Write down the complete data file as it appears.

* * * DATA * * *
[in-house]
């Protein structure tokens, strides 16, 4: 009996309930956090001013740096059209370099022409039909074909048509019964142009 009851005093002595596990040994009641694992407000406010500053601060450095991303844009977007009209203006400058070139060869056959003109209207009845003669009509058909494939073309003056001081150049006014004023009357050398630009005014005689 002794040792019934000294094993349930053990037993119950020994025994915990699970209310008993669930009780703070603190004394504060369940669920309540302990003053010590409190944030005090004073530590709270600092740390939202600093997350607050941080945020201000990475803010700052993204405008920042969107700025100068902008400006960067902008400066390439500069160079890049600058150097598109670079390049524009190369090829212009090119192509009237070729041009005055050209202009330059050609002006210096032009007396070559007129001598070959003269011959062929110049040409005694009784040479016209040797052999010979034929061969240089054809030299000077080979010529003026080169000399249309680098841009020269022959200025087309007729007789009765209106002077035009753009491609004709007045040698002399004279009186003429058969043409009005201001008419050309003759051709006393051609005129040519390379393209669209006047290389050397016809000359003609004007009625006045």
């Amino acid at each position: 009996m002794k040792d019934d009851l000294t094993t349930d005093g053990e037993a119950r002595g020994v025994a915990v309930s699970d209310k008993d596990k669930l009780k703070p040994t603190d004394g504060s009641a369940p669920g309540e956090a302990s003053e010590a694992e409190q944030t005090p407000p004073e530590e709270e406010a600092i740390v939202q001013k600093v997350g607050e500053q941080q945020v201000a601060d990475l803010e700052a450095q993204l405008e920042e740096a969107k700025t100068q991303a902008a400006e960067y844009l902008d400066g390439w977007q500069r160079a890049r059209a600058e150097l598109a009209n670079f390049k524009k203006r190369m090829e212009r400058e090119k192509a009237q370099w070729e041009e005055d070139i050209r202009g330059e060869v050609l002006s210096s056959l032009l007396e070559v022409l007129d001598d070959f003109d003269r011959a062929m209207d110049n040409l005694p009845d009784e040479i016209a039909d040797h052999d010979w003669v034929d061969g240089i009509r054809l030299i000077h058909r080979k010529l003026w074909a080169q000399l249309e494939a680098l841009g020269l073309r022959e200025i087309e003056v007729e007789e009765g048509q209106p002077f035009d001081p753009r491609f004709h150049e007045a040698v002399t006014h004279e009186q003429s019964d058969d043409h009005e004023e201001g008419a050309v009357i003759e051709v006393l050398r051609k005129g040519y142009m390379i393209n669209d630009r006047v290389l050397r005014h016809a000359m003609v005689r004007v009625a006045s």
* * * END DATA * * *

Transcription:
[in-house]
């Protein structure tokens, strides 16, 4: 009996309930956090001013740096059209370099022409039909074909048509019964142009 009851005093002595596990040994009641694992407000406010500053601060450095991303844009977007009209203006400058070139060869056959003109209207009845003669009509058909494939073309003056001081150049006014004023009357050398630009005014005689 002794040792019934000294094993349930053990037993119950020994025994915990699970209310008993669930009780703070603190004394504060369940669920309540302990003053010590409190944030005090004073530590709270600092740390939202600093997350607050941080945020201000990475803010700052993204405008920042969107700025100068902008400006960067902008400066390439500069160079890049600058150097598109670079390049524009190369090829212009090119192509009237070729041009005055050209202009330059050609002006210096032009007396070559007129001598070959003269011959062929110049040409005694009784040479016209040797052999010979034929061969240089054809030299000077080979010529003026080169000399249309680098841009020269022959200025087309007729007789009765209106002077035009753009491609004709007045040698002399004279009186003429058969043409009005201001008419050309003759051709006393051609005129040519390379393209669209006047290389050397016809000359003609004007009625006045």
């Amino acid at each position: 009996m002794k040792d019934d009851l000294t094993t349930d005093g053990e037993a119950r002595g020994v025994a915990v309930s699970d209310k008993d596990k669930l009780k703070p040994t603190d004394g504060s009641a369940p669920g309540e956090a302990s003053e010590a694992e409190q944030t005090p407000p004073e530590e709270e406010a600092i740390v939202q001013k600093v997350g607050e500053q941080q945020v201000a601060d990475l803010e700052a450095q993204l405008e920042e740096a969107k700025t100068q991303a902008a400006e960067y844009l902008d400066g390439w977007q500069r160079a890049r059209a600058e150097l598109a009209n670079f390049k524009k203006r190369m090829e212009r400058e090119k192509a009237q370099w070729e041009e005055d070139i050209r202009g330059e060869v050609l002006s210096s056959l032009l007396e070559v022409l007129d001598d070959f003109d003269r011959a062929m209207d110049n040409l005694p009845d009784e040479i016209a039909d040797h052999d010979w003669v034929d061969g240089i009509r054809l030299i000077h058909r080979k010529l003026w074909a080169q000399l249309e494939a680098l841009g020269l073309r022959e200025i087309e003056v007729e007789e009765g048509q209106p002077f035009d001081p753009r491609f004709h150049e007045a040698v002399t006014h004279e009186q003429s019964d058969d043409h009005e004023e201001g008419a050309v009357i003759e051709v006393l050398r051609k005129g040519y142009m390379i393209n669209d630009r006047v290389l050397r005014h016809a000359m003609v005689r004007v009625a006045s």